Fighting the War on Covid
Welcome to Normielisation, a semi-regular newsletter looking at British politics, culture and society
Due to a sense of humour failure by Twitter, I’m temporarily locked out of my account. This is frustrating, as I have a lot of things I want to say about the announcement this week of a new, more infectious strain of COVID-19.
Some of the more intellectually challenged members of the commentariat have suggested that the news of a new strain might be overegged to cover up previous policy mistakes and force a Christmas U-turn. I find this unconvincing. In a technical briefing, Public Health England have stated, with high confidence, that this new variant of the coronavirus has “substantially increased transmissibility”. It is a grim irony that the disease is now spreading more rapidly, just at the point that we are beginning to turn the tide with vaccinations. This will have disastrous consequences unless we act now.
This new highly transmissible virus has already been detected around the country. This means that existing restrictions, including the new tier 4, are unlikely to prevent mass death caused by health system collapse. The virus is growing exponentially and we are not vaccinating people fast enough to stem the flow. A collapse in the health system means thousands will die who otherwise would not have. Many of these will be people who can expect to live many more happy years.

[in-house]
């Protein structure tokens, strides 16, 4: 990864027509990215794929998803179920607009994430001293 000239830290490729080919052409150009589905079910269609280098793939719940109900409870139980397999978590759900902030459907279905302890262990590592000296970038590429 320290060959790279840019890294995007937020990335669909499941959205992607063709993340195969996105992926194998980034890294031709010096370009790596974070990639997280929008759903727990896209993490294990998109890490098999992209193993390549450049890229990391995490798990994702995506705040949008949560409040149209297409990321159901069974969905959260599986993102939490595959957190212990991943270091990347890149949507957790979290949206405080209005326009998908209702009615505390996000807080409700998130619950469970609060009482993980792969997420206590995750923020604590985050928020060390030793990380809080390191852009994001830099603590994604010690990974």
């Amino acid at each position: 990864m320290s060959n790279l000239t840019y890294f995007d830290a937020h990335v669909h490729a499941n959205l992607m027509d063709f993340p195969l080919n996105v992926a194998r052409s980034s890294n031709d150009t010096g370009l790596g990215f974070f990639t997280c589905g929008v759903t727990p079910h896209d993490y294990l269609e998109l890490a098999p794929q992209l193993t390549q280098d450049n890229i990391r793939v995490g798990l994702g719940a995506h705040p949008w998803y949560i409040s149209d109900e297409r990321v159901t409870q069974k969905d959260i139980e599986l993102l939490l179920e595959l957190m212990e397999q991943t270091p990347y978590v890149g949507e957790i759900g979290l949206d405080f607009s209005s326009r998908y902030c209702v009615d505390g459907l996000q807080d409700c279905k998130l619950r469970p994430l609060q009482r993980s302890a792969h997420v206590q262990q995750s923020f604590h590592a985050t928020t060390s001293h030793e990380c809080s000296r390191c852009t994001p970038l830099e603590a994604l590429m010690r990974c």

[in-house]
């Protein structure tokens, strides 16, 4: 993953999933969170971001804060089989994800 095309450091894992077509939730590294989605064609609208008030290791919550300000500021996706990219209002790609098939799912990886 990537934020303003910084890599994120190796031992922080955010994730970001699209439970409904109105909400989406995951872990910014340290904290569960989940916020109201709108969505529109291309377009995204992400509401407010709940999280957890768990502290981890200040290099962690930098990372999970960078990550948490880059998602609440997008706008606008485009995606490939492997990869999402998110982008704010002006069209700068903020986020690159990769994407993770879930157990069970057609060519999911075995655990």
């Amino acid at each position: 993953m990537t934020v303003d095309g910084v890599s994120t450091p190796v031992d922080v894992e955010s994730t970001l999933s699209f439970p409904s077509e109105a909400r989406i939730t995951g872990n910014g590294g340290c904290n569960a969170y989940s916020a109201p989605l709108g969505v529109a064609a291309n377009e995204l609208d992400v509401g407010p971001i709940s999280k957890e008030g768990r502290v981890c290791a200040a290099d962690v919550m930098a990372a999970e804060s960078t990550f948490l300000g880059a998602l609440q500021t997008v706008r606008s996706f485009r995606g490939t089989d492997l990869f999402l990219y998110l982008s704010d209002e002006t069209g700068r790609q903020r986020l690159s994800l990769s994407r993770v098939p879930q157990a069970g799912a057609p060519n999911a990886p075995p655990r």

This is utterly depressing, but all is not lost. Just because we have failed before in our policy response to the virus does not mean we need to fail again. We have already vaccinated 500,000 people- a great success. The way the mortality rate of the virus increases with age means we can prevent two-thirds of deaths by vaccinating just 9% of the population- care home residents and people over 80- and 99% of deaths by vaccinating just over 48% of the country. Not only do they prevent deaths, but vaccines also stop patients from needing hospital treatment, helping to prevent the health system from collapsing. The only way we can get out of thousands of preventable deaths is by ramping up vaccination, while acting fast to stem the spread of the virus.
What can the Government do to support this? Here are some suggestions: